Last updated: June 19. 2014 3:58PM - 509 Views
By Alexander Hider



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Alex Hider


PDT Sports Writer


Last season, the Kentucky Warriors came up short in the Northern Frontier Football League Championship game when they fell 28-14 to the Cincinnati Hawks. A year later, the loss still smarts.


“I tried to hold my tears. It bothered me a lot,” Warrior kicker Mark Dheel said. “To get that close, and as much practice as we got, it ate me alive.”


“It was totally disheartening,” defensive lineman Steve Lee said. “We worked so hard all year, and if a couple plays go our way it’s a different ball game.”


“We’re still a little bitter,” offensive lineman Jeremy Maxie said. “We’d like redemption.”


The Warriors will get that chance for redemption when they take on the Cincinnati Hawks Saturday night at 7 p.m. at Spartan Municipal Stadium.


The Hawks, the reigning AA National Champions, feature a spread offense and a stout aerial attack, led by veteran quarterback Antonio Davis and a stellar receiving corps. They have scored at least 36 points in all four of their victories this season.


“He can spin it,” said defensive coordinator Brian Wroten of Davis. “He’s a good football player.”


The Warriors plan to stop the Hawk attack begins on the defensive line.


“We’ve just got to put pressure on the quarterback,” veteran defensive lineman Steve Lee said. “That’s all we can do. We have three seconds to get to them, and hopefully we can get the job done.”


The Warriors secondary will also face a tall task in shutting down Hawk receivers, which are considered by many to be the best in the league.


“They’ve got height, speed, and all of them can catch,” said Warrior strong safety Snook Maritn. “They’re all very athletic. When they get their hands on the ball, they can take one shift and it’s six the other way.”


Looking to dictate the tempo of the game, Warrior defensive backs will look to engage Hawk receivers and stay physical all game long.


“We’re definitely going to get physical with them,” Martin said. “We’ll try get them out of their game early, you know, talk a little bit and put our hands on them.”


“We know what they’re going to run,” Wroten said. “We just have to go out there and stop it.”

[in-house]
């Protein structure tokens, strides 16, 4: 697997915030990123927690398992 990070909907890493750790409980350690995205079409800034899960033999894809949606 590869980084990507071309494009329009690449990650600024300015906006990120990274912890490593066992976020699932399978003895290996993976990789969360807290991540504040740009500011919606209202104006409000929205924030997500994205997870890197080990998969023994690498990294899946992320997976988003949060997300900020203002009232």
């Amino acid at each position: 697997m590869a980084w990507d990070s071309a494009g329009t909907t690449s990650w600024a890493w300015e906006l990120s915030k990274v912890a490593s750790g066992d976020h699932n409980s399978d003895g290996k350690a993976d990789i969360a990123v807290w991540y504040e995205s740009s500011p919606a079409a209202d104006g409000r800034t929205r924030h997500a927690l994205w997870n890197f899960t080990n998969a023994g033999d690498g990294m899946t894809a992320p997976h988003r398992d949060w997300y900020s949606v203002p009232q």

On the other side of the ball, the Warrior offense will be facing a team that is giving up less than seven points a contest on the year. Luckily, they have dual-threat quarterback Jon Schweickart under center, who rushed and passed his way to over 200 yards of total offense in last Saturday’s win over the Kings Comets.


“I think this week, I’ll have to use my arm,” Schweickart said. “I try to go to my arm whenever I can, but if I have to run, I’ll run.”


Knowing that the Hawks run a 4-3 defense with a mix of cover two and cover three, Schweickart is confident he’ll be able to find plays to punch the Warriors through to the end zone.


“I know the plays our receivers can run and bust their formation,” Schweickart said. “Once we get them out of their comfort zone, it’s all touchdowns from there. It’s like what happened last week, once we get them out of their comfort zone, they didn’t know what to do.”


A win would give the Warriors a leg up on the chase for playoff home field advantage and could vault them to the top of the AA AFPR polls, which determines who plays for the National Championship.


“It would give us a good coast into the playoffs,” Maxie said. “This is, in our opinion, one of the toughest teams we have left on our schedule.”


Schweickart took it a step further.


“People will quit underestimate us and they’ll start taking us seriously,” he said. “They think we’re just a bunch of country boys down here that don’t know much about city football.”


It will certainly be a barn-burner when the Hawks visit the country this weekend.


Alex Hider can be reached at (740) 353-3101 ext. 294 or on Twitter @PDTSportsWriter

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